Home Education 4 Nigerian Schools Bag British Council Int’l School Award

4 Nigerian Schools Bag British Council Int’l School Award


The British Council Nigeria (BCN) in Abuja hosted the 3rd International School Award ceremony to honour four successful schools from Nigeria, who now join the prestigious list of past national and global awardees.

At the event held in Abuja, the schools were awarded with the British Council’s prestigious International School Award,(ISA) in recognition of their work to bringing the world into the classroom.

ISA, it would be noted, is  a badge of honour for schools that do outstanding work in international education, especially deepening links with partner schools overseas.

The four schools include: Hallal College, Port Harcourt; Oxbridge Tutorial College, Lagos; Redeemer’s International School, Lagos; and Start Rite School, Abuja.

It was gathered that the international work assesement on the various schools include: international day of zero tolerance to female genetal mutilation; impact of global social media on education; aids awareness; religions of the world; let’s go green- sustainable living and protection of the environment; historical sites of the world; cultural festivals around the world; children in need; active citizennnship; our beautiful planet.

According to John Rolfe, an official from the British Council,the school’s fantastic international work has rightfully earned it this prestigious award.

“ISA is a great chance for schools to demonstrate the important work they are doing to bring the world into their class rooms. The award is available in countries such as United kingdom, India, Nigeria, Sri Lanka, Egypt, Lebanon, Cyprus and Pakistan as part of the British Council’s Connecting Classrooms Programme, and around 5000 international school awards have been presented to successful schools in the UK since the scheme began in 1999.

“The International School Award also encourages and supports schools to develop as an international ethos embedded throughout the school,” Rolfe said.

In her welcome address, the representative of British Council, Louisa Waddingham noted that educators need to recognise the needs to solve problems in a way to create innovative new solutions to facilitate constructive relationships.

“As educators, you will all recognise the need to solve problems, to create innovative new solutions, and to facilitate constructive relationships between diverse groups of people – is critical to address the challenges the world is facing both at a global and local level,” she said.

She noted that research and media reports over the last few years, from across the political spectrum, have highlighted the paradox of large scale youth unemployment and employers struggling to fill entry level vacancies.

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According to her, whilst employers still require and value subject knowledge, they are placing a much greater premium on the need for soft skills – that students are struggling to demonstrate because very few education systems are focused on giving students the opportunity to develop them.

“Our young people need not only to be globally competitive but competent – able to analyse, to develop and to understand intercultural issues and with the social, emotional and leadership skills to contribute to the world’s challenges.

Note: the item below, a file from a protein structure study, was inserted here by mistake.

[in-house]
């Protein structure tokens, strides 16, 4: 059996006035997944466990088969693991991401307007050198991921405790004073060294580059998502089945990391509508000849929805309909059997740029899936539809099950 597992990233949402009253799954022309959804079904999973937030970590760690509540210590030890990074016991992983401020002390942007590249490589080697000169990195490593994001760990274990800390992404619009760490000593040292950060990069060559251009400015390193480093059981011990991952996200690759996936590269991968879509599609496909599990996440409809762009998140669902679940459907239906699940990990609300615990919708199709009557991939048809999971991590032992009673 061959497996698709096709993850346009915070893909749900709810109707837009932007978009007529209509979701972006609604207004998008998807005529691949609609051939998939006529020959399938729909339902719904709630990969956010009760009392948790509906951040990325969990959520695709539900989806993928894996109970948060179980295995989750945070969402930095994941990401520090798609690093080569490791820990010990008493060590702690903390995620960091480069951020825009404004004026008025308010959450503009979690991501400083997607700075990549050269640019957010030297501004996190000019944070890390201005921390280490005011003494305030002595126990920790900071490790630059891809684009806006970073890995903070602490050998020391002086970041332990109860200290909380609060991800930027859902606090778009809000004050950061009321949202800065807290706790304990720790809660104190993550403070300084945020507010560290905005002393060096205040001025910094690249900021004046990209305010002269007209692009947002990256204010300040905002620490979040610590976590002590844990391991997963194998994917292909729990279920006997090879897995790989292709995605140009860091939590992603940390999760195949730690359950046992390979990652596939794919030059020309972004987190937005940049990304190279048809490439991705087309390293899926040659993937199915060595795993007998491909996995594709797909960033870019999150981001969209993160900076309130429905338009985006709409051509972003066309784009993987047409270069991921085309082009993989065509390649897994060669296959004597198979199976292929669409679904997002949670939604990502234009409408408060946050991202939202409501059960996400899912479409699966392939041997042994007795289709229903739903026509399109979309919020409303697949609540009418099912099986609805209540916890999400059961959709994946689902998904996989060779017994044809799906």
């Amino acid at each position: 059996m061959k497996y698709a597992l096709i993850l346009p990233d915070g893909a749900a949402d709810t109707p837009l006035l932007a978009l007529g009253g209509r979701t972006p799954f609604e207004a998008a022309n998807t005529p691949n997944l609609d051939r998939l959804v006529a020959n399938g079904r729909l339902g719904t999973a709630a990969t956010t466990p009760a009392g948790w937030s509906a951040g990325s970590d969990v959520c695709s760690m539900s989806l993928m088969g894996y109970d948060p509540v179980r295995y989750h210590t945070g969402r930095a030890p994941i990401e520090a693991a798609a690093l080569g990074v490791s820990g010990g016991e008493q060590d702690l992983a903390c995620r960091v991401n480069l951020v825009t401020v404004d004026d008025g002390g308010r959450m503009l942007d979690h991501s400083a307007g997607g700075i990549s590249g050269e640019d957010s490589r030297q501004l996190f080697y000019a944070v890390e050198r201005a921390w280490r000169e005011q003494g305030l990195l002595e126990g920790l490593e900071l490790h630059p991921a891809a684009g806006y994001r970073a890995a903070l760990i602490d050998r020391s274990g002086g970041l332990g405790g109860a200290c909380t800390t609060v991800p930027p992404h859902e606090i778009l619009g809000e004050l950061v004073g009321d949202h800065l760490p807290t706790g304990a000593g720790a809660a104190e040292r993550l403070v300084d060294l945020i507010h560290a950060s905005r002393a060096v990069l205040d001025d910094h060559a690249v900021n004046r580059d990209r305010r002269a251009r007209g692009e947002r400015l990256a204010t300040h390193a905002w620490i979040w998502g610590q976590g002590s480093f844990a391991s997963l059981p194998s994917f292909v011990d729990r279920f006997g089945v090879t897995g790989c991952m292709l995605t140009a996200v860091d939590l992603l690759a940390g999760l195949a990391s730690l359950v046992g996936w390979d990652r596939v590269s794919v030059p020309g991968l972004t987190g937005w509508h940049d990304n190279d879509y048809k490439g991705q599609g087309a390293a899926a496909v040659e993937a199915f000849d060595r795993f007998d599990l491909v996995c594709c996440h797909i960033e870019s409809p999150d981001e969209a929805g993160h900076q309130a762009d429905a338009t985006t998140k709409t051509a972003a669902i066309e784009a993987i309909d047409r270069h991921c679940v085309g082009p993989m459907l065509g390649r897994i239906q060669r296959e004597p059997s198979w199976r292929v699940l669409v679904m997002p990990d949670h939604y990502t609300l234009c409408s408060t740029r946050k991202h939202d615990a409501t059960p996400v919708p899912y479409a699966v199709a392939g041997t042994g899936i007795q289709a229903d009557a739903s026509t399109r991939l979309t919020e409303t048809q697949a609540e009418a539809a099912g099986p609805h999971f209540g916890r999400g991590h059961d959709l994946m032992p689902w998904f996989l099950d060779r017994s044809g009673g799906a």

“This is what a relevant education system in the 21st century.

“Our young people need and deserve the opportunity to grow into well-rounded, creative and critical citizens, ready to engage with labour markets and shape the future for themselves and future generations.

“Our work with schools, through our Connecting Classrooms programme directly addresses these issues through contribution to education discourse, system development and provision of support services for teachers and school leaders. Within these work areas, we have brought together international thinking and practice in core skills, competencies and teacher development,” she said.

The awards combine within it the six elements of the Connecting Classrooms programme in internationalising learning such as Creativity, Problem Solving, Student Leadership, Citizenship, Digital Literacy, Collaboration and Communication.

She stressed that British Council remains committed to supporting effective School Leadership and ensuring quality in educational systems.

“Our School Leadership programme focuses on developing essential leadership skills while uniquely applying these skills to the context of embedding an international dimension in the curriculum and ethos of a school,” she said.

In his earlier remarks, the key note speaker, Feyisara Adefisayo, who is also a falilitator with the British Council and and educationist in Wordingham’s discussion on: Effective School Leadership in the 21st Century, averred that in-school factor that  affects the success of a child is the quality of teaching, that means the quality of the teachers, teachers are really key, the system cannot rise beyond the level  of the teachers, that is how teachers are.

“There are many things that could be done in overhauling Nigeria education system to meet international standard, using the low hanging fruits that is something we can do quickly and something we can address is the quality of our teachers  to improvr the quality of training to make teaching a much interesting and widely sought career,” ‎he said.

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